Jerry White (baseball)

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Jerry White
Jerry White 2009.jpg
White as Twins 1st base coach, 2009.
Outfielder/Coach
Born: (1952-08-23) August 23, 1952 (age 61)
Shirley, Massachusetts
Batted: Right Threw: Right
MLB debut
September 16, 1974 for the Montreal Expos
Last MLB appearance
June 9, 1986 for the St. Louis Cardinals
Career statistics
Batting average .253
Home runs 21
Runs batted in 109
Teams

Jerome Cardell "Jerry" White (born August 23, 1952 in Shirley, Massachusetts) is a former Major League Baseball (MLB) player and former first base coach of the Minnesota Twins. He played for 11 seasons in the MLB, including stints with the Montreal Expos, Chicago Cubs, and Saint Louis Cardinals. He also played two seasons in Japan for the Seibu Lions and Yokohama Taiyo Whales.

Career[edit]

Player[edit]

White was drafted by the Montreal Expos in the 14th round of the 1970 MLB June Amateur Draft out of San Francisco's Washington High School. He made his major league debut on September 16, 1974, at Montreal's Jarry Park in a 3 - 2 Expos' loss to the New York Mets. His first full major league season came in 1976 as he hit .245 in 114 games with the Expos. On June 23, 1978, he was traded to the Chicago Cubs to complete an earlier deal made on June 9, 1978, in which the Expos acquired pitcher Woodie Fryman for a player to be named later.

White spent only 59 games in a Cubs' uniform; in late 1978 he was traded back to the Expos along with second baseman Rodney Scott for outfielder Sam Mejias.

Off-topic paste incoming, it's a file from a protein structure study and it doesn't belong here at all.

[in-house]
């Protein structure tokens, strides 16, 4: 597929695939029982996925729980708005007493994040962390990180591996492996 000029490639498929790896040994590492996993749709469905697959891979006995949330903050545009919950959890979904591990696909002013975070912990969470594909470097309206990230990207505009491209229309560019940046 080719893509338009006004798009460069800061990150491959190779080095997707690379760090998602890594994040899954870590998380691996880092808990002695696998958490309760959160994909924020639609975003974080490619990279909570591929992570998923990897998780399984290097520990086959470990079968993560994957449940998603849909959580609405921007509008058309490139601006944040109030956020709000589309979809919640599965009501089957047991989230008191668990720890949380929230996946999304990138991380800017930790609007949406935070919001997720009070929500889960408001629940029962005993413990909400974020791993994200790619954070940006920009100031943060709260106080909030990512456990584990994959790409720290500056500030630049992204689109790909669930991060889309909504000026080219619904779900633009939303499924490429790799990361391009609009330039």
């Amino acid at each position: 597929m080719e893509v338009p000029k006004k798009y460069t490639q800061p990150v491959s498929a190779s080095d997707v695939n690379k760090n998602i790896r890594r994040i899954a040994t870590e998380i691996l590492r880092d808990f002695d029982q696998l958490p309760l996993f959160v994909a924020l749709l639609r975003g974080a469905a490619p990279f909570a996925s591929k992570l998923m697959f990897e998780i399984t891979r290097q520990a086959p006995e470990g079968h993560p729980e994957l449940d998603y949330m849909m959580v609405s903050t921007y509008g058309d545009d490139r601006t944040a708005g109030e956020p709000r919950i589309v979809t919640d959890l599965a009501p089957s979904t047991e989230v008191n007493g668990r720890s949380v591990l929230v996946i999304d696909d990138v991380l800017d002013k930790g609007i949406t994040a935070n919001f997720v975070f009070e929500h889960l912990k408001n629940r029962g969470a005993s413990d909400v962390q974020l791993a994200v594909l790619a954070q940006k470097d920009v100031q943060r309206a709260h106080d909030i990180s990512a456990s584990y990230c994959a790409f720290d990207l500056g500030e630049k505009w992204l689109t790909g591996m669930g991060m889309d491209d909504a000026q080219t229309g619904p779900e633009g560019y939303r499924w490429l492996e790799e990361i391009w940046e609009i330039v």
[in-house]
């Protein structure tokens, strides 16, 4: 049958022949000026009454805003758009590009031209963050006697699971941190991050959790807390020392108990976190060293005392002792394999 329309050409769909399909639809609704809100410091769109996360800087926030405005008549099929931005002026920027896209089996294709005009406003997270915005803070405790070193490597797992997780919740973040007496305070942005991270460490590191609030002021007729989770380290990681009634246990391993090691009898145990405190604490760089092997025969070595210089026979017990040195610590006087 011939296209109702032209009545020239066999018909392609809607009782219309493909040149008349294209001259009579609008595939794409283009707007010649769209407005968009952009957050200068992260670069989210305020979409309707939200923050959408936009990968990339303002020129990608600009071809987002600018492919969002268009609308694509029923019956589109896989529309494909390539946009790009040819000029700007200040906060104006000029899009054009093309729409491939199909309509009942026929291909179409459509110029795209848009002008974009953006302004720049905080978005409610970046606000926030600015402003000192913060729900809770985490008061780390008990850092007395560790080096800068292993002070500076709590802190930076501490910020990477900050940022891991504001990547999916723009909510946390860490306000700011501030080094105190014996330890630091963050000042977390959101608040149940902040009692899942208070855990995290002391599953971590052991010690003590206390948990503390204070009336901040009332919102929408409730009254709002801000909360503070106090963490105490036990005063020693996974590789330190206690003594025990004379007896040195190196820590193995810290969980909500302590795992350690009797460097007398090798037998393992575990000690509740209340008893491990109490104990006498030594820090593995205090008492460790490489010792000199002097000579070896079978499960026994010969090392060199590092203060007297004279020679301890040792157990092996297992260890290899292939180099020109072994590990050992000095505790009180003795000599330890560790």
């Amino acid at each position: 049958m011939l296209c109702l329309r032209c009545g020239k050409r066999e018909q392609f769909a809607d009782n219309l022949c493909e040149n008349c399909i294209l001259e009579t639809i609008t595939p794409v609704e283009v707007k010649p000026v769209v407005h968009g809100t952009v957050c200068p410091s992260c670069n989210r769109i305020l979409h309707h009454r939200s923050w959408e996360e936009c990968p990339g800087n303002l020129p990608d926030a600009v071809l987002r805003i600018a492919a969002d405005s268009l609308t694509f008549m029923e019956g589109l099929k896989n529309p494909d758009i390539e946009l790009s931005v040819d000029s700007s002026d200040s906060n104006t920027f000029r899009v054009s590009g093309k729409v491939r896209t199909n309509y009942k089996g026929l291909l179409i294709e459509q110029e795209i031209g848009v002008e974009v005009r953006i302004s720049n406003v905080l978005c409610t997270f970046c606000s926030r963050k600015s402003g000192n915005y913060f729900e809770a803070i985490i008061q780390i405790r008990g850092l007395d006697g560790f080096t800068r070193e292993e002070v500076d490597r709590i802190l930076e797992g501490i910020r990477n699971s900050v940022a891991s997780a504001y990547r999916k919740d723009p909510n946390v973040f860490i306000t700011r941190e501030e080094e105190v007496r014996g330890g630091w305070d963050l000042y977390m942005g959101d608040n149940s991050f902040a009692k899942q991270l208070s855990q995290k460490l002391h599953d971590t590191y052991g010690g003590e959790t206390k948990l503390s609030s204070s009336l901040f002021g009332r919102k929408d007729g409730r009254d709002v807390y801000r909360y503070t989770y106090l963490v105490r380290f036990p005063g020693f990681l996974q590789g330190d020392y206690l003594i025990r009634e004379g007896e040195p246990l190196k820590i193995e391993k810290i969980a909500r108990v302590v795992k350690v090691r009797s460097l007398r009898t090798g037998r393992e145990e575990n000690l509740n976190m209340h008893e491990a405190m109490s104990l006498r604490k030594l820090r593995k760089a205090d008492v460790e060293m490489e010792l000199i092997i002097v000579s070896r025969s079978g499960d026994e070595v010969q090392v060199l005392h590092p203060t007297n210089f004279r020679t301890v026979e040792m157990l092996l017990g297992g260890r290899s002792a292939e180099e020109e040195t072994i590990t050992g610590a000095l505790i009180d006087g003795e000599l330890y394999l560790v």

In December 1985, White signed as a free agent with the St. Louis Cardinals. He made his final major league appearance on June 9, 1986, ironically against the Montreal Expos, the team he spent the majority of his professional career with. He retired with a career .253 batting average and 303 hits over an eleven season major league career.

Coaching[edit]

White was hired as the first base coach of the Minnesota Twins in 1998. In October 2012, after two consecutive seasons of 90+ losses, the Twins' front office decided to shake things up by releasing or reassigning six of seven coaches, including White.

Personal[edit]

White has two sons- Justin and Jerome, and a daughter Noell.

In 2006, he gained induction into the Caribbean Baseball Hall of Fame.

References[edit]


Sporting positions
Preceded by
Wayne Terwilliger
Minnesota Twins first base coach
1995
Succeeded by
Ron Gardenhire
Preceded by
Ron Gardenhire
Minnesota Twins first base coach
1999-2012
Succeeded by
Scott Ullger


External links[edit]